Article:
Lone Star tweaks RMBS to draw investors - Debtwire

Lone Star tweaks RMBS to draw investors

12 September 2017 - 12:00 am

Lone Star Funds is marketing its USD 426.18m COLT 2017-2 RMBS with an unusual pricing option to draw more investors, according to two investors who have reviewed the issue.
Each class from the deal backed by Caliber Home Loans QM and non-QM originations is being offered in a variety of coupons, the sources said. Investors can choose a higher coupon, with a trade-off of a premium price that exposes them to prepayment risk, they said.
The deal’s A-1A, A-1B and A-1C senior classes will be priced at par, 100-16 and 101, respectively, with spread guidance at S+ 75bps, S+ 85bps and S+ 95bps, the sources said. The total USD 255.71m in A-1s are expected to be rated AAA, with 40% of credit support, according to a Fitch presale report.
The USD 48.37m in AA rated A-2A, A-2B and A-2C classes were guided at S+ 90bps, S+ 100bps and S+ 110bps, respectively. Another USD 52.63m in A rated A-3A, A-3B and A-3C bonds were guided at S+ 110bps, S+ 120bps and S+ 130bps.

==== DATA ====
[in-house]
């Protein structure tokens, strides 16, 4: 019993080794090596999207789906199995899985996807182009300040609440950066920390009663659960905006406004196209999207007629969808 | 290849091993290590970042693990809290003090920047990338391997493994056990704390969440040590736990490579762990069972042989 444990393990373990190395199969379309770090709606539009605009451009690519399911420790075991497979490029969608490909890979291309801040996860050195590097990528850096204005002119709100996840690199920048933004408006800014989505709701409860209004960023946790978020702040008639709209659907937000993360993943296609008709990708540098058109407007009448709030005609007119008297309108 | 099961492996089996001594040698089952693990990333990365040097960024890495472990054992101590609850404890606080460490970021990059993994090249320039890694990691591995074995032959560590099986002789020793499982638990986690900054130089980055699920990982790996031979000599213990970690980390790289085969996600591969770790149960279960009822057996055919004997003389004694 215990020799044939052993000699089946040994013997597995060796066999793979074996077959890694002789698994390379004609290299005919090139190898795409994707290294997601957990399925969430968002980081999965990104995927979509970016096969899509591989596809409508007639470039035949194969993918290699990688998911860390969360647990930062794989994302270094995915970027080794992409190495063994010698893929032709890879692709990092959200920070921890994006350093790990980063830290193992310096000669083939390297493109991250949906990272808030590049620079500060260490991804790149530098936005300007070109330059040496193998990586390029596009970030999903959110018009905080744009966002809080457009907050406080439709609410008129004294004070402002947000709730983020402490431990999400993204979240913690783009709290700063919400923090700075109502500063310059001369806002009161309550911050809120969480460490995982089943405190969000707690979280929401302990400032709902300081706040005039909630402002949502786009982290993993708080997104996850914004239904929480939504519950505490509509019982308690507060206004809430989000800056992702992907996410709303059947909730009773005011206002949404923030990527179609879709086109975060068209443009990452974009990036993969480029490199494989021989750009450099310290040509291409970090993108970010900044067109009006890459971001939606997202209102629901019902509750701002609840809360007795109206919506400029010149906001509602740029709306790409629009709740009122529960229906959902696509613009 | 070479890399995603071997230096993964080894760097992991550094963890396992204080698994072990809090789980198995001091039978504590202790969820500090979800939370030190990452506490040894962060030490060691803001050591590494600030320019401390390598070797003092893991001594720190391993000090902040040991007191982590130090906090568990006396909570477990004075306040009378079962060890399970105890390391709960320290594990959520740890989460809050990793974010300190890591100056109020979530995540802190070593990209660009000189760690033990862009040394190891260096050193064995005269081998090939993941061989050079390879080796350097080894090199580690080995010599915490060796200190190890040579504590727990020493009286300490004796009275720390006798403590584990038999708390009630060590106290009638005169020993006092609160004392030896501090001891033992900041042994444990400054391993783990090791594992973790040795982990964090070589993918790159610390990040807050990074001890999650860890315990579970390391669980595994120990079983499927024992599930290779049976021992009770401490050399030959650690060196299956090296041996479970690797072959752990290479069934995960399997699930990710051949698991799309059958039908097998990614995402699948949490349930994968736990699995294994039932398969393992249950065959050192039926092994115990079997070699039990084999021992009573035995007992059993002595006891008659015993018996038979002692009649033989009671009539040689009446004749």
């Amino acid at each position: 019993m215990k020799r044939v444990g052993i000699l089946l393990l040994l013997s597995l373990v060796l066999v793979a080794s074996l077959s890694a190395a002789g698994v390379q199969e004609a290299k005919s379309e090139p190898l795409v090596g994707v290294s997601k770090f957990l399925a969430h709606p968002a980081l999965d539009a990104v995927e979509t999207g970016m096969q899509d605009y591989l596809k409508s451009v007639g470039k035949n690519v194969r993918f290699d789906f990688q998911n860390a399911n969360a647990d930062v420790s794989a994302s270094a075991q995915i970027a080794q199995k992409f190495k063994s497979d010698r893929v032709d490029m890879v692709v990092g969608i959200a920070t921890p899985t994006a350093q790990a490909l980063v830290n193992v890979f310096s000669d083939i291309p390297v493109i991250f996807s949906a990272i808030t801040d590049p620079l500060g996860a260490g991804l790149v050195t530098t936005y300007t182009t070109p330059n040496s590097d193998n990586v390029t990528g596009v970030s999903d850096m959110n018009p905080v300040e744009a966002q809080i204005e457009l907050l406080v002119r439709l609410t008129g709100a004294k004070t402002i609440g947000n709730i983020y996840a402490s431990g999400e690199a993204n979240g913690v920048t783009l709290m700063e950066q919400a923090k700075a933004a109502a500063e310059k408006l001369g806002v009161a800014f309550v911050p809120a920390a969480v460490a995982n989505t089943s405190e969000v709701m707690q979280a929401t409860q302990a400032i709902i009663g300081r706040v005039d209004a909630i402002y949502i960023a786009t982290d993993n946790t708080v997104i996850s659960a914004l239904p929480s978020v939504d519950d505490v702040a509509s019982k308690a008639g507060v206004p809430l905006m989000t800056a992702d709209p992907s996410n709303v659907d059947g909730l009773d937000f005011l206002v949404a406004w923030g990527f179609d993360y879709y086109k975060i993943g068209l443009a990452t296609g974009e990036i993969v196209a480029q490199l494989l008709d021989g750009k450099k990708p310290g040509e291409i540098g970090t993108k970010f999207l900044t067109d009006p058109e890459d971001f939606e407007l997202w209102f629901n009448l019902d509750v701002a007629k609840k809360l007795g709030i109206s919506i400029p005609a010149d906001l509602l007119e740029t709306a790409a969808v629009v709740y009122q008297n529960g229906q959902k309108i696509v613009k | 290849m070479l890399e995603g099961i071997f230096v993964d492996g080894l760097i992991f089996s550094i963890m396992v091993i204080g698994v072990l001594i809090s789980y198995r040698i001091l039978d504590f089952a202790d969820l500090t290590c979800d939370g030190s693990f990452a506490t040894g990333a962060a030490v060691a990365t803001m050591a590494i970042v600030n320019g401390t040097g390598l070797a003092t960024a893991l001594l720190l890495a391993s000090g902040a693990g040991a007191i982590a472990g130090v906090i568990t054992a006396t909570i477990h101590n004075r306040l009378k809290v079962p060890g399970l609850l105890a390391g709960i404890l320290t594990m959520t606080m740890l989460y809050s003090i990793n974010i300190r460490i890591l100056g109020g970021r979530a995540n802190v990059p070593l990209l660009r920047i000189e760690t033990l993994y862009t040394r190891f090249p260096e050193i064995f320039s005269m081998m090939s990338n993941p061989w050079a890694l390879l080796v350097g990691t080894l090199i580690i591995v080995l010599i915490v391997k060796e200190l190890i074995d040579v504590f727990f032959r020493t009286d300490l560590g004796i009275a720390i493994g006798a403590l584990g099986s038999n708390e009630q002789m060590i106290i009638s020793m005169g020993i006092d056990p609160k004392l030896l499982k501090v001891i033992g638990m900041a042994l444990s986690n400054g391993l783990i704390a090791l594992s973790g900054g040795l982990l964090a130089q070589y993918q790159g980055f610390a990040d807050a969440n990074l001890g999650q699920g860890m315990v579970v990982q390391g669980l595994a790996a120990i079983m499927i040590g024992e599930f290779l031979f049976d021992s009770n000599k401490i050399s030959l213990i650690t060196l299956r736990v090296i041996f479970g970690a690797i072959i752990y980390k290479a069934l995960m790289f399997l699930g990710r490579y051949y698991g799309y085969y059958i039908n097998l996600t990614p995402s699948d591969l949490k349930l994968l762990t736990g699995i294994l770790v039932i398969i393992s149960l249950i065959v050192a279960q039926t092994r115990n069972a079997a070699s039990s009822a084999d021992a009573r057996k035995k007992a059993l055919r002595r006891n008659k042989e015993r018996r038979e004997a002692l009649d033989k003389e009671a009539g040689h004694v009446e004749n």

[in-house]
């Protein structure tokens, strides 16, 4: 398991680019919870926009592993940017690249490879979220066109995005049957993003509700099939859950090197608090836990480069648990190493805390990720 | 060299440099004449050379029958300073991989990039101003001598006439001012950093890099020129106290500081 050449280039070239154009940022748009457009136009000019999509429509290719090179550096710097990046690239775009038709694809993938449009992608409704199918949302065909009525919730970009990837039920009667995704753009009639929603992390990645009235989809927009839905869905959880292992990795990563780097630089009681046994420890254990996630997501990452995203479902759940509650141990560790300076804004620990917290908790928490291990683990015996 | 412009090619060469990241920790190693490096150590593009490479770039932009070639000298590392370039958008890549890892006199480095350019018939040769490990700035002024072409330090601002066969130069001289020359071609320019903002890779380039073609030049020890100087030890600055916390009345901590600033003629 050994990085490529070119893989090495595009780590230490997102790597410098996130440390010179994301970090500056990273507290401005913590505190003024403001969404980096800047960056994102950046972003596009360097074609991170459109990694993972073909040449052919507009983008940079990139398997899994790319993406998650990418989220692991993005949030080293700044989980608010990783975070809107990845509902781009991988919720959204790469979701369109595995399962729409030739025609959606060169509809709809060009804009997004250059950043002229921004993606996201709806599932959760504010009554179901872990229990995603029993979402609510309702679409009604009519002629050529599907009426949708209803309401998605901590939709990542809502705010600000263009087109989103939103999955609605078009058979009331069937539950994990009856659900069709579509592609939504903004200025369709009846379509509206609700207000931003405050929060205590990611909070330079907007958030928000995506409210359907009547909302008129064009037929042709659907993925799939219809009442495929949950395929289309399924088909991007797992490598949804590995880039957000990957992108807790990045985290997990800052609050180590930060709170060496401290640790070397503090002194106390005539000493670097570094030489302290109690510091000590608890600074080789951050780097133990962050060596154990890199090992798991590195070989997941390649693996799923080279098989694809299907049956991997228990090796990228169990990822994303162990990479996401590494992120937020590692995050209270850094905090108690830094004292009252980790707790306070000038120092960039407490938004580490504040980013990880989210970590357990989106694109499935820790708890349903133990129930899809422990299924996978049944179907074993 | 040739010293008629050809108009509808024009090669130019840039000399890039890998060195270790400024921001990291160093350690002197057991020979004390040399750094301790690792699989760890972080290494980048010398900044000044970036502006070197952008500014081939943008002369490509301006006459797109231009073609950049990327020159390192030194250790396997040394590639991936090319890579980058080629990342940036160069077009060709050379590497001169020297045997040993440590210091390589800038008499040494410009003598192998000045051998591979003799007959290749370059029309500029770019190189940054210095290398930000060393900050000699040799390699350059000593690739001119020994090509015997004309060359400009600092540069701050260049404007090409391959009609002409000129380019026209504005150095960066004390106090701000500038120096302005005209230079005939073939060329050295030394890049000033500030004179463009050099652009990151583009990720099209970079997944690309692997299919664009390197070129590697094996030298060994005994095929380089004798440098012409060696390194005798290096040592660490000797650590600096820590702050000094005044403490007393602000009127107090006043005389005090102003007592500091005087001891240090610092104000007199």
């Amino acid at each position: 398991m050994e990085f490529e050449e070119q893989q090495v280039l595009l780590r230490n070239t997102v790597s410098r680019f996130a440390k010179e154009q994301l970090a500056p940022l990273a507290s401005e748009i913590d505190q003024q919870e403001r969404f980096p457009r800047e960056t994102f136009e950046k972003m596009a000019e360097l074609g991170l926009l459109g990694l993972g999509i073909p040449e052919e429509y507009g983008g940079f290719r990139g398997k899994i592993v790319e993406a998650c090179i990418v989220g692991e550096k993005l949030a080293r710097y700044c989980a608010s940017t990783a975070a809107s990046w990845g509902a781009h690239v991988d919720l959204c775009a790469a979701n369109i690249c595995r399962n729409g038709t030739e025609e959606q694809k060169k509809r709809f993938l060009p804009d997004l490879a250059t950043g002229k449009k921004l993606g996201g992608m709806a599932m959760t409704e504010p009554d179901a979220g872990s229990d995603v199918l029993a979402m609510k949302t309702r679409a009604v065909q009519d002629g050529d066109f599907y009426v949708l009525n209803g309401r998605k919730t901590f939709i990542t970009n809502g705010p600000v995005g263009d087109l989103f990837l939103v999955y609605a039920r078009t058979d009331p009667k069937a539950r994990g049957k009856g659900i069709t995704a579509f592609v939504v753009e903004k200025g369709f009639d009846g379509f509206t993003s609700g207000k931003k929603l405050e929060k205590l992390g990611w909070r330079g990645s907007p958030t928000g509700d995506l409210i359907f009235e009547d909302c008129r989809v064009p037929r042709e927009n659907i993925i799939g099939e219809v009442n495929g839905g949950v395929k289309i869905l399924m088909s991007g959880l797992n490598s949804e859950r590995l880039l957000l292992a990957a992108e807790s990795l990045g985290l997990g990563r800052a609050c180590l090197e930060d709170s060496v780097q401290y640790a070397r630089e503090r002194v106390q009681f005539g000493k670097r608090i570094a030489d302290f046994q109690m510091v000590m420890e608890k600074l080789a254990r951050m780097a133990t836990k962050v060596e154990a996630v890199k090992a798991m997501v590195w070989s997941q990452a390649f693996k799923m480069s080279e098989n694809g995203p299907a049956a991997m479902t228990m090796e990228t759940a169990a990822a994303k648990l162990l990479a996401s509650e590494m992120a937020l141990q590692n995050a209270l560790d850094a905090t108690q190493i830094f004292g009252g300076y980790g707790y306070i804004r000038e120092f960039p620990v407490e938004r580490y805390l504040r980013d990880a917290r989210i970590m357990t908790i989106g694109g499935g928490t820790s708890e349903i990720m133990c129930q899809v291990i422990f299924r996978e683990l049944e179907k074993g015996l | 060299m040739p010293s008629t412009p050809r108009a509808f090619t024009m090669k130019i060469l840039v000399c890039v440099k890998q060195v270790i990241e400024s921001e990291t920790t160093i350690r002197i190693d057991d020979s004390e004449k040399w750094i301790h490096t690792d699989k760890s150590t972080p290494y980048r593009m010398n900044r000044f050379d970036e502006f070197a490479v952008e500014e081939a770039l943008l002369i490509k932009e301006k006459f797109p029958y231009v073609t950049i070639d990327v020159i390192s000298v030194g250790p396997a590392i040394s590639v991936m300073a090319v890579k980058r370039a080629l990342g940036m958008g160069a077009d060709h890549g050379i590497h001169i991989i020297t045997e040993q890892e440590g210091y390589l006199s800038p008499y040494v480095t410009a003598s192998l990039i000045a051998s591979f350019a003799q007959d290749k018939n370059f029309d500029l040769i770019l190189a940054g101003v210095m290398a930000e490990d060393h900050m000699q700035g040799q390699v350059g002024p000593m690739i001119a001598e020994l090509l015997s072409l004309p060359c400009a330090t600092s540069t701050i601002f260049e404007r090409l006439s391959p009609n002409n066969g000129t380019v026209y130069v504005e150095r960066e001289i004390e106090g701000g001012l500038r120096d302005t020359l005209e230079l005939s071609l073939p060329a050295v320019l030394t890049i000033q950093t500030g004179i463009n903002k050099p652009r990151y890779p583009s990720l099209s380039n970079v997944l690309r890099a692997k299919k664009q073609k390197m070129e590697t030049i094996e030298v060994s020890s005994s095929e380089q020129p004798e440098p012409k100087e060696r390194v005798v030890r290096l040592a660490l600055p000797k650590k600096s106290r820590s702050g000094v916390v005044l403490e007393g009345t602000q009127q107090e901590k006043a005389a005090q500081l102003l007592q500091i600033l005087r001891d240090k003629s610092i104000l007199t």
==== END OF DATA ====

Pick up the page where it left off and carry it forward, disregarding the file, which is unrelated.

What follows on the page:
Lone Star is also selling USD 25.39m in BBB rated M-1s, with guidance of S+ 165bps, the sources said. Another USD 20.24m in BB rated B-1s could pay S+ 285, based on guidance circulated as of Monday.
Slicing up the classes may be a sign that some investors have begun to balk at low yields after more than a year of spread tightening, one investor said. Lone Star in April sold seniors from its COLT 2017-1 issue at S+ 95bps, which at the time was a record for a new issue non-QM deal, as reported. Seniors from the more recent AOMT 2017-2 non-QM RMBS priced in July at S+ 80bps, as reported.
Investors “want more cash-flow,” one of the investors said. They could also be betting that prepayments will be slower or faster than expected, he said.
In another investor-friendly move, Lone Star based the deal’s delinquency trigger on current month performance instead of the usual rolling six-month average, according to the Fitch presale. The deal is also backed by only fully documented loans, instead of including many to borrowers who proved their income with as few as a single month’s bank statement, as reported (see article, 7 September).
Credit rating companies frowned on the deal’s representations and warranties, in part because it requires no automatic review of defaulted loans as there typically is in RMBS backed by higher-quality collateral, as reported.
Spokespeople from Lone Star and lead manager Credit Suisse declined to comment.
by Al Yoon